Contributor: John Wong
My Story – My mom was diagnosed with cancer in the September of 2015. It all started on vacation in California, playing with her grandkids when they discovered she couldn’t see out of her right eye. At first we were surprised and amused how funny grandma didn’t noticed that. Her eye doctor had diagnosed that she had cataracts prior so she had assumed the loss of vision was because of it. If anyone knew my mom, of course this would be the origin story for my mom’s cancer. Being typically immigrant as well as a happy-go-lucky person, she had been putting off her cataracts surgery because she didn’t think it was a big thing. She worried about the money plus she figured compromised vision was part of getting older.
My mom was fortunate in many ways. Despite having cancer, her quality of life did not deteriorate until the last few months before she passed away and in many ways it gave her an urgency to live more freely. My mom was pretty active for most of her sickness. I find myself feeling slightly guilty and embarrassed calling myself the caregiver to my mom compared to what real caregivers have to do. While I tackled the different hoops processing her insurance, I did not have do any of the day-to-day, assist with daily living stuff caregivers have to do. While I generally accompanied her to doctor visits and chemo sessions and coordinated her medication delivery thru her pharma agent, I never had to help her with any of her day-to-day basic needs.
A few of my mom’s friends have said that it was her good karma that the cancer accelerated so quickly. She did not have to suffer and it was not a prolonged bitter spiral to the end. But it was difficult to have everything change so quickly. I had always assumed that the path of my mom’s battle with cancer would be a gradual decline filled with different symbolic check points preparing me for the inevitable. But the reality was in July, I was having dinner with my mom and my sister/her family who was visiting from abroad, and by September I was administering morphine because she was in home hospice. Whether it is from watching films or TV shows, we all have certain expectations of how a life will end but I learned how quickly everything can change and it can be overwhelming for everyone.
What I Worry/Worried about
The last week or so before my mom passed away, I still held out hope that she still had a bit more time because she always reacted so well to treatment. If I could just get her to the radiation treatment on Thursday, maybe it would improve her condition? If I can do physical therapy with her every day after her small heart attack, maybe she can start walking without her cane again. But when she could not get out of her bed anymore and had pretty much stop eating, I knew it was time to let her go. At that point, my only concern for her was I wanted her to be as comfortable as possible as her body began to shut down. Nothing else really mattered.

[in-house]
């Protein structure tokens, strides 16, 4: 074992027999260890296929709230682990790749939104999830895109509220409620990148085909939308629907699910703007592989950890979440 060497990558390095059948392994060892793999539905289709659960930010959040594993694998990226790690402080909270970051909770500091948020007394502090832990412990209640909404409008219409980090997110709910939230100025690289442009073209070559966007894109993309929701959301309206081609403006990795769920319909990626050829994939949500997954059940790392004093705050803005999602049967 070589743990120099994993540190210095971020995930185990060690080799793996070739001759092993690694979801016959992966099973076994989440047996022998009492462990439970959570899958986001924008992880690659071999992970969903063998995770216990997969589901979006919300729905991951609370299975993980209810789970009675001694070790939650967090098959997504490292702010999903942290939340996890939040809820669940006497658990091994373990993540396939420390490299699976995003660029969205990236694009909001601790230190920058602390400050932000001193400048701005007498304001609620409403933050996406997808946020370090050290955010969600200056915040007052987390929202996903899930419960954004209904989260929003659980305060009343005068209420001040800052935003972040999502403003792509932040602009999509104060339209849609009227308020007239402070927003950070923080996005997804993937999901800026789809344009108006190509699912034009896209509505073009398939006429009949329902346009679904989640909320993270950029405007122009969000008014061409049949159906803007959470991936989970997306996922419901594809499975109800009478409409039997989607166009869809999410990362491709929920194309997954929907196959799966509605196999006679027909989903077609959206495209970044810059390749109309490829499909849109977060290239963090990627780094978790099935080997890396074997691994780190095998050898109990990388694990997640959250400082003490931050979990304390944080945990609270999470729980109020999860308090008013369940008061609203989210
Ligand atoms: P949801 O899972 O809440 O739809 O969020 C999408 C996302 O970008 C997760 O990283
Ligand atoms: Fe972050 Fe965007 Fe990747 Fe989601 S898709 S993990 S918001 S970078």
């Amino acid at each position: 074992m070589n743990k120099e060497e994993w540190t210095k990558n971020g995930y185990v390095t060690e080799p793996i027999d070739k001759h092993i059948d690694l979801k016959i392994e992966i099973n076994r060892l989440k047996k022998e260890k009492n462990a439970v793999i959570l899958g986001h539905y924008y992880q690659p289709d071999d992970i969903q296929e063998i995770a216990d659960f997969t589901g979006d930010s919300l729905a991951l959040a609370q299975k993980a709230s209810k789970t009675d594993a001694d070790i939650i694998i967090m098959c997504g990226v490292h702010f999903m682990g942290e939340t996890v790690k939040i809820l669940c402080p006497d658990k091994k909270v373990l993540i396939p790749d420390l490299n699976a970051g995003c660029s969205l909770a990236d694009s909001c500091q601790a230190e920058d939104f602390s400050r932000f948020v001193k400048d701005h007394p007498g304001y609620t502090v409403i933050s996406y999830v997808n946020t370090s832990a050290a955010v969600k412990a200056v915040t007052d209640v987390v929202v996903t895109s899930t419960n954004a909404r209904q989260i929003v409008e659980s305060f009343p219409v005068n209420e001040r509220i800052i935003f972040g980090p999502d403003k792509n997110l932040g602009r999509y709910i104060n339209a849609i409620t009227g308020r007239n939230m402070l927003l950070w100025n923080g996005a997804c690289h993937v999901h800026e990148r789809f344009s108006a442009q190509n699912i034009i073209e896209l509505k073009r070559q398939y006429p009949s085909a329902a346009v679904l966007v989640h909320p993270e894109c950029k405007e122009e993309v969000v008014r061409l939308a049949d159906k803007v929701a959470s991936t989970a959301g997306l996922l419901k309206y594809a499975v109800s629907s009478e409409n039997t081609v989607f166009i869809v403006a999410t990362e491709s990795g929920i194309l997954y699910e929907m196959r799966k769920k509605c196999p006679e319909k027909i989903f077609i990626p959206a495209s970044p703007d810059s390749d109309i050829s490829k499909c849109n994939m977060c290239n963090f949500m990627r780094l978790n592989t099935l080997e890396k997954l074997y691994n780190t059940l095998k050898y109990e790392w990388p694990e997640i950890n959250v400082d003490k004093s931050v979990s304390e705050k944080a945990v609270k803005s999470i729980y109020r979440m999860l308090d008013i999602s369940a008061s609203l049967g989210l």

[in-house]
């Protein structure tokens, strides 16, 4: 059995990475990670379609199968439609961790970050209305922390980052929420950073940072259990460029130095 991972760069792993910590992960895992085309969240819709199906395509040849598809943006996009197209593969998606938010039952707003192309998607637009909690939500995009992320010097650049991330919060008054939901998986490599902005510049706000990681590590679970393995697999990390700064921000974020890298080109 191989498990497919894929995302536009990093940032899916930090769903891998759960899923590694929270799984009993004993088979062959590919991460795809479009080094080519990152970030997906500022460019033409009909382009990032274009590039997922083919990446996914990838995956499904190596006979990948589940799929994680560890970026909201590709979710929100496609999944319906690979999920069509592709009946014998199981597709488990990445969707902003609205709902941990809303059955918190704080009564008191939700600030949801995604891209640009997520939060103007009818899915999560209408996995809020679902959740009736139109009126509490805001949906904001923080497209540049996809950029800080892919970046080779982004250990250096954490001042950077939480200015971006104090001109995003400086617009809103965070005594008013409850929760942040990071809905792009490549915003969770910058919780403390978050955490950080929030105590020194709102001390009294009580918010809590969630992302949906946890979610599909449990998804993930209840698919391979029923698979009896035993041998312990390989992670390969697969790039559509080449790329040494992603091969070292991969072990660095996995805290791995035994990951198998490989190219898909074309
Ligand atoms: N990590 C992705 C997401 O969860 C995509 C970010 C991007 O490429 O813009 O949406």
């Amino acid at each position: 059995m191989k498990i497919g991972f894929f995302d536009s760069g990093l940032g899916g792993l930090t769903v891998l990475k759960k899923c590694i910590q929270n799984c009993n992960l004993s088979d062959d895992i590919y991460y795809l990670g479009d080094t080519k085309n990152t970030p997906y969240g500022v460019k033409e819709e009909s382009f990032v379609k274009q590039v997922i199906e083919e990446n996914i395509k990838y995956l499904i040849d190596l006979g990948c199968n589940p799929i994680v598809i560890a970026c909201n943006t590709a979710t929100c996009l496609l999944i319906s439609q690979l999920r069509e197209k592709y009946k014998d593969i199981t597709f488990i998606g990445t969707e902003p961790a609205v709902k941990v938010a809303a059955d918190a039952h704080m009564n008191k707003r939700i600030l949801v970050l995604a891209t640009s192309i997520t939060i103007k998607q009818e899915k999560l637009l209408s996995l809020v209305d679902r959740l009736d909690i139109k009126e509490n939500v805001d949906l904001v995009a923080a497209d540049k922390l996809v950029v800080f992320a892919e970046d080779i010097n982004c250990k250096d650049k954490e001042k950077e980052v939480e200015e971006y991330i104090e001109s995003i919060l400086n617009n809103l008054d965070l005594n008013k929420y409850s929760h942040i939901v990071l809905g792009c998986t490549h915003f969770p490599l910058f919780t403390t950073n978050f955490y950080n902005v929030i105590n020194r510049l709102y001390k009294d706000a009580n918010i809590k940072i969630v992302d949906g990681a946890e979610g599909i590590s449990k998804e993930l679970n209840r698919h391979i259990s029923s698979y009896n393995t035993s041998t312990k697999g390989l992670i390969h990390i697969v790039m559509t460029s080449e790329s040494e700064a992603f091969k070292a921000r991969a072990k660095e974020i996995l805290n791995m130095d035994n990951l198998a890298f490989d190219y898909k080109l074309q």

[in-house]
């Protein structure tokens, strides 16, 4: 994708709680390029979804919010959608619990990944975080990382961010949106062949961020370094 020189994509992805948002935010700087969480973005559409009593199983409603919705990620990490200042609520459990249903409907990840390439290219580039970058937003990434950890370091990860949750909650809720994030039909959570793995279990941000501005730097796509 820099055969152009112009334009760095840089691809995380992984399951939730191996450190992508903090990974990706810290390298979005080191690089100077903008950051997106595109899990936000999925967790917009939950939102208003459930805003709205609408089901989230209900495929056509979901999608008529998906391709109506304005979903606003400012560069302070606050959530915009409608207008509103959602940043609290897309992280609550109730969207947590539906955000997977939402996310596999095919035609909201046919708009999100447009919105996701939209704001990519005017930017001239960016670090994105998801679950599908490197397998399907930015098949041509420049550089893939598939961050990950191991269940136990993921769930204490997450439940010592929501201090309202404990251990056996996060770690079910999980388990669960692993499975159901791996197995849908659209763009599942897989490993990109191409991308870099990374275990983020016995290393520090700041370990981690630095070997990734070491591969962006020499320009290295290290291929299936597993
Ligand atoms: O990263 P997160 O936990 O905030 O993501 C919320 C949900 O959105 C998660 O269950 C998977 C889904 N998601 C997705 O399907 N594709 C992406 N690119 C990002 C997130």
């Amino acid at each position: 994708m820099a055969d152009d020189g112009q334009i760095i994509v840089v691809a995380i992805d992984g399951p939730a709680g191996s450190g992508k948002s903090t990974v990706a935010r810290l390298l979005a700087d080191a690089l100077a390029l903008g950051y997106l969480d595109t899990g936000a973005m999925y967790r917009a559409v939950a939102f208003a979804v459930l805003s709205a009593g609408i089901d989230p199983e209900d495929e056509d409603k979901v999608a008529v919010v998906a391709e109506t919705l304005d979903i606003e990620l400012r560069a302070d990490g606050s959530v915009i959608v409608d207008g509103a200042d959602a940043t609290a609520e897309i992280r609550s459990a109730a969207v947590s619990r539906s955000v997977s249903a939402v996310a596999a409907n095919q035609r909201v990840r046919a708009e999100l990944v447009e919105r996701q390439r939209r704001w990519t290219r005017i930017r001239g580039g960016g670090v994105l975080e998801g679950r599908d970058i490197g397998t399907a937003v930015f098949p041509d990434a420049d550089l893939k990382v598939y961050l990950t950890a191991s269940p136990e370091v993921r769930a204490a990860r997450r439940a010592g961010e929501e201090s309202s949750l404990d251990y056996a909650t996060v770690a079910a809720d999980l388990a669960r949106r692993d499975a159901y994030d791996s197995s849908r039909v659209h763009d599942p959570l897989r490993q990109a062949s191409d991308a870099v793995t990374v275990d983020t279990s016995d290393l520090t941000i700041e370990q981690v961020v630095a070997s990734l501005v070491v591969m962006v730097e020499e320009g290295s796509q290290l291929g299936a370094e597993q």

To be honest, self-care was never on my mind. My mom was my top priority. I really didn’t think about myself at that point. And it all happened so quickly I just felt like I could deal with me later. Knowing the end was close, it was a lot easier putting my needs on hold. With that said, I would say it was important for me to get away from it all to just get my bearings, even if it was just for a brief moment. When my mom had a mini stroke at end of July, she was in the hospital for a week or so. Every day after visiting her, I would walk from the Upper East Side to Battery Park while listening to Alan Watts talk about dying on repeat. At first I did it because I wanted to go to this Shake Shack downtown and I love to walk. But it became a ritual and a symbolic challenge for myself to overcome this moment. It also cleared my thoughts and helped me come to terms with losing my mother and letting go. Whether the trip is long or short, we are all getting off at the same stop at the end.